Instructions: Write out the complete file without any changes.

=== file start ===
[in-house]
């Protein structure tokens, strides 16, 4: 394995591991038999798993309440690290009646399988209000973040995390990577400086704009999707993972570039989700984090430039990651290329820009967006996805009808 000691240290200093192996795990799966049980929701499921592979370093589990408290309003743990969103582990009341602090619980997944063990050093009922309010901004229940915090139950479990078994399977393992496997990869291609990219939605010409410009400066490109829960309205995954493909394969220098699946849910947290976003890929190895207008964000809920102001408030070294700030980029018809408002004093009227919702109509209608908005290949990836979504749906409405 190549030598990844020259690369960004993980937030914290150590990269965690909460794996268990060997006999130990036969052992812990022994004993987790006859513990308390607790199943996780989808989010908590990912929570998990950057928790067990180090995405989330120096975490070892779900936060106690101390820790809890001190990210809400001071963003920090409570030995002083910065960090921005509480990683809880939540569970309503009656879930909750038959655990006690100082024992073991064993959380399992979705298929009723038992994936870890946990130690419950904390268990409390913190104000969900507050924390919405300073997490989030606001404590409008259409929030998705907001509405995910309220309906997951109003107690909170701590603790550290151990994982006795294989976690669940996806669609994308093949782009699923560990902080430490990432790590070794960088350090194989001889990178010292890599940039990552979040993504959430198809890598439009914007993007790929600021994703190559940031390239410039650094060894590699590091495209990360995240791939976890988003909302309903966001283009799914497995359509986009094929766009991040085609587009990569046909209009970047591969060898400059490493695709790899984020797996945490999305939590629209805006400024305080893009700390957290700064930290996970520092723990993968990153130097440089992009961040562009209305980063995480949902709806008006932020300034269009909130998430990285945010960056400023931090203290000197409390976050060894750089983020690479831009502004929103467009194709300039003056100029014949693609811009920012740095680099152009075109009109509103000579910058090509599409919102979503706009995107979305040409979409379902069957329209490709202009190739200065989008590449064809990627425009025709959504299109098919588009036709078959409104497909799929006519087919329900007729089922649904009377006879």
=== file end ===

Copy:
[in-house]
């Protein structure tokens, strides 16, 4: 394995591991038999798993309440690290009646399988209000973040995390990577400086704009999707993972570039989700984090430039990651290329820009967006996805009808 000691240290200093192996795990799966049980929701499921592979370093589990408290309003743990969103582990009341602090619980997944063990050093009922309010901004229940915090139950479990078994399977393992496997990869291609990219939605010409410009400066490109829960309205995954493909394969220098699946849910947290976003890929190895207008964000809920102001408030070294700030980029018809408002004093009227919702109509209608908005290949990836979504749906409405 190549030598990844020259690369960004993980937030914290150590990269965690909460794996268990060997006999130990036969052992812990022994004993987790006859513990308390607790199943996780989808989010908590990912929570998990950057928790067990180090995405989330120096975490070892779900936060106690101390820790809890001190990210809400001071963003920090409570030995002083910065960090921005509480990683809880939540569970309503009656879930909750038959655990006690100082024992073991064993959380399992979705298929009723038992994936870890946990130690419950904390268990409390913190104000969900507050924390919405300073997490989030606001404590409008259409929030998705907001509405995910309220309906997951109003107690909170701590603790550290151990994982006795294989976690669940996806669609994308093949782009699923560990902080430490990432790590070794960088350090194989001889990178010292890599940039990552979040993504959430198809890598439009914007993007790929600021994703190559940031390239410039650094060894590699590091495209990360995240791939976890988003909302309903966001283009799914497995359509986009094929766009991040085609587009990569046909209009970047591969060898400059490493695709790899984020797996945490999305939590629209805006400024305080893009700390957290700064930290996970520092723990993968990153130097440089992009961040562009209305980063995480949902709806008006932020300034269009909130998430990285945010960056400023931090203290000197409390976050060894750089983020690479831009502004929103467009194709300039003056100029014949693609811009920012740095680099152009075109009109509103000579910058090509599409919102979503706009995107979305040409979409379902069957329209490709202009190739200065989008590449064809990627425009025709959504299109098919588009036709078959409104497909799929006519087919329900007729089922649904009377006879």